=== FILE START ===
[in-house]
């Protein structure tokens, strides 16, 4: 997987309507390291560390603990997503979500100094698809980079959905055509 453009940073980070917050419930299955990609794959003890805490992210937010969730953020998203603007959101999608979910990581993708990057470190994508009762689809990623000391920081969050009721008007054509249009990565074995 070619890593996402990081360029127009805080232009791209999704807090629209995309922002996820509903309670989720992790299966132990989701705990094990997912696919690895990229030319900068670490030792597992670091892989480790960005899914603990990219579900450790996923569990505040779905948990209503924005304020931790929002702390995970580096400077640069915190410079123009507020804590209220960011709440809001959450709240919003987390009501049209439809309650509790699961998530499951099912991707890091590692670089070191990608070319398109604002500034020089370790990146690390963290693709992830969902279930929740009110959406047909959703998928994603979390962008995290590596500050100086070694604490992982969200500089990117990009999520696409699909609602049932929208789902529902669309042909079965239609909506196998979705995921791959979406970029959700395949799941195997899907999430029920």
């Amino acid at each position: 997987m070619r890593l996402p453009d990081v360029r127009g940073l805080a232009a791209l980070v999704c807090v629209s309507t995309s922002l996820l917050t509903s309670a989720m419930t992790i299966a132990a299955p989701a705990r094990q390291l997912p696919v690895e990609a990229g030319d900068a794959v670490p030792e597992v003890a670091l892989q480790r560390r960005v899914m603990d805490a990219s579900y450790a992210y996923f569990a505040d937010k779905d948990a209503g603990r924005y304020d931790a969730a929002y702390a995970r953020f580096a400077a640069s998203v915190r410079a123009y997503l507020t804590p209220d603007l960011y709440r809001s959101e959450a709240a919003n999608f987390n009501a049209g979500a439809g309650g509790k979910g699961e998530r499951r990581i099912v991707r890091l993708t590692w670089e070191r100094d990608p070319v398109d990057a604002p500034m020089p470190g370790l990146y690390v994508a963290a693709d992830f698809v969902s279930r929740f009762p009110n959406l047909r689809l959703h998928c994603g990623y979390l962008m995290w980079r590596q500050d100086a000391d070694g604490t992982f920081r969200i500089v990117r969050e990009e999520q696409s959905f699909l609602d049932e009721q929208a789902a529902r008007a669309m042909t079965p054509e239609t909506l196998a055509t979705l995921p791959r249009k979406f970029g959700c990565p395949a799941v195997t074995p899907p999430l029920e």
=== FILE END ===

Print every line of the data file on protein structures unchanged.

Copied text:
[in-house]
């Protein structure tokens, strides 16, 4: 997987309507390291560390603990997503979500100094698809980079959905055509 453009940073980070917050419930299955990609794959003890805490992210937010969730953020998203603007959101999608979910990581993708990057470190994508009762689809990623000391920081969050009721008007054509249009990565074995 070619890593996402990081360029127009805080232009791209999704807090629209995309922002996820509903309670989720992790299966132990989701705990094990997912696919690895990229030319900068670490030792597992670091892989480790960005899914603990990219579900450790996923569990505040779905948990209503924005304020931790929002702390995970580096400077640069915190410079123009507020804590209220960011709440809001959450709240919003987390009501049209439809309650509790699961998530499951099912991707890091590692670089070191990608070319398109604002500034020089370790990146690390963290693709992830969902279930929740009110959406047909959703998928994603979390962008995290590596500050100086070694604490992982969200500089990117990009999520696409699909609602049932929208789902529902669309042909079965239609909506196998979705995921791959979406970029959700395949799941195997899907999430029920």
């Amino acid at each position: 997987m070619r890593l996402p453009d990081v360029r127009g940073l805080a232009a791209l980070v999704c807090v629209s309507t995309s922002l996820l917050t509903s309670a989720m419930t992790i299966a132990a299955p989701a705990r094990q390291l997912p696919v690895e990609a990229g030319d900068a794959v670490p030792e597992v003890a670091l892989q480790r560390r960005v899914m603990d805490a990219s579900y450790a992210y996923f569990a505040d937010k779905d948990a209503g603990r924005y304020d931790a969730a929002y702390a995970r953020f580096a400077a640069s998203v915190r410079a123009y997503l507020t804590p209220d603007l960011y709440r809001s959101e959450a709240a919003n999608f987390n009501a049209g979500a439809g309650g509790k979910g699961e998530r499951r990581i099912v991707r890091l993708t590692w670089e070191r100094d990608p070319v398109d990057a604002p500034m020089p470190g370790l990146y690390v994508a963290a693709d992830f698809v969902s279930r929740f009762p009110n959406l047909r689809l959703h998928c994603g990623y979390l962008m995290w980079r590596q500050d100086a000391d070694g604490t992982f920081r969200i500089v990117r969050e990009e999520q696409s959905f699909l609602d049932e009721q929208a789902a529902r008007a669309m042909t079965p054509e239609t909506l196998a055509t979705l995921p791959r249009k979406f970029g959700c990565p395949a799941v195997t074995p899907p999430l029920e």